Indigo Editor Hugo Millard recommends: A Brief History of Seven Killings by Marlon James, which won the 2015 Booker Prize. A brilliant, fascinating novel, which delves into the attempted murder of Bob Marley in the 1970s.
The Importance of Being Earnest by Oscar Wilde: a performance of this in Durham in 2019 (ah, those pre-coronavirus days) had the whole audience in stitches. Clever and fast-paced, this satire of 19th-century English society is just the thing to escape to more precedented times.
The Time Traveller’s Guide to British Theatre by Aleks Sierz and Lia Ghilardi: brush up on your British theatre history, from the Globe to the West End!
Finishing the Hat by Stephen Sondheim: the first volume of Sondheim’s memoir compiles lyrics from his songs, anecdotes from his shows, and critique of both his own work and the work of other famous theatre songwriters and lyricists. A fascinating look at the process of writing musicals.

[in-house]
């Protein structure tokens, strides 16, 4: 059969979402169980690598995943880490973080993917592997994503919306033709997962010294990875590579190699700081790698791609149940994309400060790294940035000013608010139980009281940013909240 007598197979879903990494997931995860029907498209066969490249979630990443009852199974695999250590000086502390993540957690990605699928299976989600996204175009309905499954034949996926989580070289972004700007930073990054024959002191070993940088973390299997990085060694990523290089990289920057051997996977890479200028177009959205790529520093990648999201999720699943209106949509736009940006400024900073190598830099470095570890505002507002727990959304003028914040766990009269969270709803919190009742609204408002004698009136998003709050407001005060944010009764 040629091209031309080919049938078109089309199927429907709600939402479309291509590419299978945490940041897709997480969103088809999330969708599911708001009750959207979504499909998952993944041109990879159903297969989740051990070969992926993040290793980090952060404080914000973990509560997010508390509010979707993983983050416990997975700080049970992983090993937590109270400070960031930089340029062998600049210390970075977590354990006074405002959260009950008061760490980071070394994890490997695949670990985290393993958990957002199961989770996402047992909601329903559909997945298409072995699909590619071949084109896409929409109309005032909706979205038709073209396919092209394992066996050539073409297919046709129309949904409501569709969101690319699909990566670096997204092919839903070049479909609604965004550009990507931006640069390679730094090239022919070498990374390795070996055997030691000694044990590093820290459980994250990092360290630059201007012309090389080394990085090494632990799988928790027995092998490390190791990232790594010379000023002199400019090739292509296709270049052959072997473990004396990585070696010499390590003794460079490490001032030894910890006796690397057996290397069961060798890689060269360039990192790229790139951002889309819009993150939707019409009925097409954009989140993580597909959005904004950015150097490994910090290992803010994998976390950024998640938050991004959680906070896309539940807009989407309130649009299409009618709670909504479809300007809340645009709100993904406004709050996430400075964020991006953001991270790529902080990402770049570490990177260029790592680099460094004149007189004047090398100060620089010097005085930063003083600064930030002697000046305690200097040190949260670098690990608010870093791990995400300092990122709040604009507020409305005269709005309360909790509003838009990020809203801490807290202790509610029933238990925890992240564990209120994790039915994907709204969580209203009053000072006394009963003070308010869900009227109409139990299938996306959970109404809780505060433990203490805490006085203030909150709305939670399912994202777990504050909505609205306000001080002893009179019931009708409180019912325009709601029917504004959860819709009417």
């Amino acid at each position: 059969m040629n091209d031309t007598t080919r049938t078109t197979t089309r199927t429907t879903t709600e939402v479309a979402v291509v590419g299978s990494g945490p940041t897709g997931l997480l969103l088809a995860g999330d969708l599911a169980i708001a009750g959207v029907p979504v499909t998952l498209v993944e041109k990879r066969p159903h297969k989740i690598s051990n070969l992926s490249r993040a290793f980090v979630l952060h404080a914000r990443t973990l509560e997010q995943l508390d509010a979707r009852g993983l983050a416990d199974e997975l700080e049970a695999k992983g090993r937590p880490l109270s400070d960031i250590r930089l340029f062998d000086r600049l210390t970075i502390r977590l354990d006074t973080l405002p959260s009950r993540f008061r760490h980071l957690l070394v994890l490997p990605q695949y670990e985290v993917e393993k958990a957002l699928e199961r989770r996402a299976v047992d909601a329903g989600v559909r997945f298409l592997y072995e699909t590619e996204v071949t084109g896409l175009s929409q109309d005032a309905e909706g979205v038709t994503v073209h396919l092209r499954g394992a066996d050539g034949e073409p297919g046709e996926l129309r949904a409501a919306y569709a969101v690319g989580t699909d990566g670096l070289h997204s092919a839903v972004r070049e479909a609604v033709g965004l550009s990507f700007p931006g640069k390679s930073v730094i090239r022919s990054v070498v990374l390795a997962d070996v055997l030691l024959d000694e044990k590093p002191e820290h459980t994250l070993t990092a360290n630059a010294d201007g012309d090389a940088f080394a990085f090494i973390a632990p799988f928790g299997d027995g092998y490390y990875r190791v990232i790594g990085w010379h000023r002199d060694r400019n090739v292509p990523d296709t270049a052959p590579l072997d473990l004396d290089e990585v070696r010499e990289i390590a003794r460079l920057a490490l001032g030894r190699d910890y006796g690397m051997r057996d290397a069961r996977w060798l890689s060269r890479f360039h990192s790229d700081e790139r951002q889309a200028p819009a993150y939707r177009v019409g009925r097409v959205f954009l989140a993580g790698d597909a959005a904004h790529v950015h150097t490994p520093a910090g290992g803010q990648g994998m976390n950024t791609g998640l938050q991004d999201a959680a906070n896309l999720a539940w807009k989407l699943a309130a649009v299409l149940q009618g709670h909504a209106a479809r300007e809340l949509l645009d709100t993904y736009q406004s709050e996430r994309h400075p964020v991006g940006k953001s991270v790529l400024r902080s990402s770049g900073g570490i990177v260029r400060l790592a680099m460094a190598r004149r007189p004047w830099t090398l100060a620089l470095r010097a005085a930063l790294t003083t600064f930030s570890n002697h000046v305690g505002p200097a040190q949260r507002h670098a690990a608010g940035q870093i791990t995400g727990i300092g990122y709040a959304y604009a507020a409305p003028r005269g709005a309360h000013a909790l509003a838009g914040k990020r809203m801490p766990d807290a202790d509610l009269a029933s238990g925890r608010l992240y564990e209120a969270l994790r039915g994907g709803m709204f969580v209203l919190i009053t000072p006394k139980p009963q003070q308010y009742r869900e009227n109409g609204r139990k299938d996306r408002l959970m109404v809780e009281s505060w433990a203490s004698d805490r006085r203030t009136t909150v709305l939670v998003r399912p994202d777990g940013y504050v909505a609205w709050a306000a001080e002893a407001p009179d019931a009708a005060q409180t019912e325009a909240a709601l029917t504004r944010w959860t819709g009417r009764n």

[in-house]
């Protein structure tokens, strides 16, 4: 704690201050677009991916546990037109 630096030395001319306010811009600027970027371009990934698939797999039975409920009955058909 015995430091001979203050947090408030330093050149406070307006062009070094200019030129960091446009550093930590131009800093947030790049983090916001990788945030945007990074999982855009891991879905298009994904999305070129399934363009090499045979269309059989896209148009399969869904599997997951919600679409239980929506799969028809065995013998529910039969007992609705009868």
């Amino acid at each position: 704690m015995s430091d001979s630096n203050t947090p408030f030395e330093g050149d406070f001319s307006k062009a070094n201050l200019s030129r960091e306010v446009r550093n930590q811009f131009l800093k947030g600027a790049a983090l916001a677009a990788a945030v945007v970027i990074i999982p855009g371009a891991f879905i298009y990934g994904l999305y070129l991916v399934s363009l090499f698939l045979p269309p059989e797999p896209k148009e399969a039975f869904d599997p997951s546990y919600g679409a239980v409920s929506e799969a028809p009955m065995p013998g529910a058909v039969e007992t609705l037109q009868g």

Film and Television
Film and TV Editor Alex Rigotti recommends: Hugo by Brian Selznick is a fantastic introduction to the history of cinema as well as its emotional importance to people.
On Writing by Stephen King: this was recommended at a postgraduate open day and has been described as a book that will “cure you of adverbs.” It’s both a memoir and a course in writing, and above all, a great read.
Little Women by Louisa May Alcott: this heartwarming classic follows the story of the four March sisters, particularly aspiring writer Jo. Jo’s ambition and dedication to her writing career are sure to inspire you!
Indigo Editor Hugo Millard recommends: Painter to the King by Amy Sackville, a unique historical novel which portrays Diego Velazquez and his relationship to the King of Spain, as well as the Spanish court.
Notes From A Small Island by Bill Bryson: Durham’s own Billy B wrote this hilarious love letter to the UK and its idiosyncrasies before moving back to the United States with his family. A lighthearted, quick read for dreary lockdown days!
My Family and Other Animals by Gerard Durrell: this semi-autobiographical account of the Durrell family’s move to Corfu in the 1930s will have you laughing out loud at the Durrell siblings’ various antics on the island. With Durrell being a nature writer, the book immerses you in the landscapes and wildlife found in Corfu – perhaps you’ll find a new destination for when we can travel again!